I appreciate your comments, your interest, and your courtesy in letting me know what you'd written. I'd be curious to know what you think about the whole report, as opposed to my summarizing editorial up front. Perhaps you could even post it to the traditionalist sites that also, apparently, have mistaken the editorial for the entire package of stories.

Very sincerely,

Mark Potok
Director, Intelligence Project
Editor, Intelligence Report
SPLC

c.a. Marks

I am very confused by this because in my RCIA classes, our Deacon and all of the instructors, were very favorable of the Jewish religion and I do believe, if I remember correctly, that they made sure to let us know that our faith, the Catholic faith, came straight from the Jews. Yes? No? What? Our heritage came from the Jews? Yes? No? What?

Or something like that....

In other words, our instructors never said a mean or hateful thing about the Jewish religion, in fact, they absolutley honored it.

At the end of our classes and right before Easter, we had a Seder Meal - is that not a Jewish thing or what?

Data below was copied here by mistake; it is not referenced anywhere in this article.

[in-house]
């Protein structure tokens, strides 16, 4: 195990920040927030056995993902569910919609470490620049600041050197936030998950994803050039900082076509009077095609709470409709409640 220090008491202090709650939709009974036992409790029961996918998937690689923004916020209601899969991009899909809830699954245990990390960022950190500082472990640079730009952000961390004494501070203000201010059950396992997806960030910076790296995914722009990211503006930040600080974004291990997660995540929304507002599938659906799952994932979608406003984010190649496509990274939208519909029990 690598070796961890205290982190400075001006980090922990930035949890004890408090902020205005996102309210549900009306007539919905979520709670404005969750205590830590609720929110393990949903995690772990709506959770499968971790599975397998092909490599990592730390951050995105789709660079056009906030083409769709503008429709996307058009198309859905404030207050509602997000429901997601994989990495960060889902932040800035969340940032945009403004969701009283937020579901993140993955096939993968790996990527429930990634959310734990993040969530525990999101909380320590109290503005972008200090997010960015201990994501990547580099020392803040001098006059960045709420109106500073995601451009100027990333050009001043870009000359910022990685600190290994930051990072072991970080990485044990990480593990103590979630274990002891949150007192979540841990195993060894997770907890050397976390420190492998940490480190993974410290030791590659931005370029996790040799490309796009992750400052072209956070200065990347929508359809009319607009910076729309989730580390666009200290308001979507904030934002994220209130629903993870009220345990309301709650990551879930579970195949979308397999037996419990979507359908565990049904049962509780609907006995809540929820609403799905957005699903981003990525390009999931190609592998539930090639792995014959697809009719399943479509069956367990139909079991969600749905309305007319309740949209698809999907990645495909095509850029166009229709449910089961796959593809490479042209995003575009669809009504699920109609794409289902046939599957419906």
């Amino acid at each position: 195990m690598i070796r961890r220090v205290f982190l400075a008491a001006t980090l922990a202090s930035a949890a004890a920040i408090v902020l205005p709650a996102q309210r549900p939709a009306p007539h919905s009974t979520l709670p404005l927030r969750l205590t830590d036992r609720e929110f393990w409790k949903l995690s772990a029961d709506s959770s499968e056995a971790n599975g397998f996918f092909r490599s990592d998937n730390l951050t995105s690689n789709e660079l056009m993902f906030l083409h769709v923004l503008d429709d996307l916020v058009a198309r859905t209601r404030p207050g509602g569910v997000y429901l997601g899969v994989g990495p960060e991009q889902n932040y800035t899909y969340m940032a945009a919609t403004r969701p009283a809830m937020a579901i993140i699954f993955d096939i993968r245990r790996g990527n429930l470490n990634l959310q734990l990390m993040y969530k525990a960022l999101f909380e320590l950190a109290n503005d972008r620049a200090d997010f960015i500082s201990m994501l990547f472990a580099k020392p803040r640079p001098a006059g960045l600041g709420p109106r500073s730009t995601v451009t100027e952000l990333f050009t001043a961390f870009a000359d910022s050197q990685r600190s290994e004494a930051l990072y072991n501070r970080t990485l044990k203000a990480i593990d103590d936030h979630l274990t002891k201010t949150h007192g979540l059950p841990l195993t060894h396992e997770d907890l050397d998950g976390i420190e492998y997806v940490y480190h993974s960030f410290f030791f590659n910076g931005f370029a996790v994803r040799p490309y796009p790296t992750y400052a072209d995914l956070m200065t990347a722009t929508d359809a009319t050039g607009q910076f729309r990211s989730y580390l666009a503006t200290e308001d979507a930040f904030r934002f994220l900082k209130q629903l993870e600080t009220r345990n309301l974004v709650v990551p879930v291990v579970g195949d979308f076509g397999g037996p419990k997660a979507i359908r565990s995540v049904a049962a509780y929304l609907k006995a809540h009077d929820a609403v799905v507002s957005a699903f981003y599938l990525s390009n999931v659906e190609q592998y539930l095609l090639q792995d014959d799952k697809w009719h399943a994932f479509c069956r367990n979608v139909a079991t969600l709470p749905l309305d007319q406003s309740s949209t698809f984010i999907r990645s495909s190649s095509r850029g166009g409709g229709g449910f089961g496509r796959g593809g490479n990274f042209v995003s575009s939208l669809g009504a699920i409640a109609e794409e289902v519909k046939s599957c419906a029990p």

http://en.wikipedia.org/wiki/Passover_Seder

jcanary

I couldn't believe I had to wade thru all
the remarks till the last one to see that someone still remembers that we Catholicss are indeed spiritual Israelites. I for one am with St. Paul who very forcefully asserts that the Jews are still God's Chosen People
that does not mean he approves of all they
do any more than he approves of all we do.
WE do have to recall that not all who call
themselves Jews are believers AS not all who
call themselves Christian - but those who do the Father's will. And the bottom line in all of this is that even Faith without love
is worthless. Traditionally as I undertand it = Chritians were recognized by their love